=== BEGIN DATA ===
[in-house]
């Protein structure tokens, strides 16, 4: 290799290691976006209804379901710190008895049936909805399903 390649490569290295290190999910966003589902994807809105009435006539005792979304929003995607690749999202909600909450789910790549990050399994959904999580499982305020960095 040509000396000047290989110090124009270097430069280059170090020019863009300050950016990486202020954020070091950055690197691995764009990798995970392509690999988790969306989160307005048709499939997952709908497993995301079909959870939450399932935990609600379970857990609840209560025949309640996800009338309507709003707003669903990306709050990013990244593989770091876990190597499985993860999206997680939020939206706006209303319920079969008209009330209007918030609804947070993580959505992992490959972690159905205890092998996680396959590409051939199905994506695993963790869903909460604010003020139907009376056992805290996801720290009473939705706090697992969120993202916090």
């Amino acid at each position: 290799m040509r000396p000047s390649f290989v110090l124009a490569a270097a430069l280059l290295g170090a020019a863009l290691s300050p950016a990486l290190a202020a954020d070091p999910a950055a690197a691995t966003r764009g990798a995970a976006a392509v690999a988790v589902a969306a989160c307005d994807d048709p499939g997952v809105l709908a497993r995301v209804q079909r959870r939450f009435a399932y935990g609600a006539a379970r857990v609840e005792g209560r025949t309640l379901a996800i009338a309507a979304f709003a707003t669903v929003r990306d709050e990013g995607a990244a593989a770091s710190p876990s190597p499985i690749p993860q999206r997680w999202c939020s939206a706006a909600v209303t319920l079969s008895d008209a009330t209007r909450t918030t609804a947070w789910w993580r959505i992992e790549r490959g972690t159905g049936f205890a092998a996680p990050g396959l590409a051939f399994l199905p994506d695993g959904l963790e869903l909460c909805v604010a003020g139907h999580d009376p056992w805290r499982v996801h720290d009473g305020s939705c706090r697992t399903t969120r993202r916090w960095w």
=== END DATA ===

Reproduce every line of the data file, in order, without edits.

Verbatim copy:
[in-house]
């Protein structure tokens, strides 16, 4: 290799290691976006209804379901710190008895049936909805399903 390649490569290295290190999910966003589902994807809105009435006539005792979304929003995607690749999202909600909450789910790549990050399994959904999580499982305020960095 040509000396000047290989110090124009270097430069280059170090020019863009300050950016990486202020954020070091950055690197691995764009990798995970392509690999988790969306989160307005048709499939997952709908497993995301079909959870939450399932935990609600379970857990609840209560025949309640996800009338309507709003707003669903990306709050990013990244593989770091876990190597499985993860999206997680939020939206706006209303319920079969008209009330209007918030609804947070993580959505992992490959972690159905205890092998996680396959590409051939199905994506695993963790869903909460604010003020139907009376056992805290996801720290009473939705706090697992969120993202916090």
């Amino acid at each position: 290799m040509r000396p000047s390649f290989v110090l124009a490569a270097a430069l280059l290295g170090a020019a863009l290691s300050p950016a990486l290190a202020a954020d070091p999910a950055a690197a691995t966003r764009g990798a995970a976006a392509v690999a988790v589902a969306a989160c307005d994807d048709p499939g997952v809105l709908a497993r995301v209804q079909r959870r939450f009435a399932y935990g609600a006539a379970r857990v609840e005792g209560r025949t309640l379901a996800i009338a309507a979304f709003a707003t669903v929003r990306d709050e990013g995607a990244a593989a770091s710190p876990s190597p499985i690749p993860q999206r997680w999202c939020s939206a706006a909600v209303t319920l079969s008895d008209a009330t209007r909450t918030t609804a947070w789910w993580r959505i992992e790549r490959g972690t159905g049936f205890a092998a996680p990050g396959l590409a051939f399994l199905p994506d695993g959904l963790e869903l909460c909805v604010a003020g139907h999580d009376p056992w805290r499982v996801h720290d009473g305020s939705c706090r697992t399903t969120r993202r916090w960095w």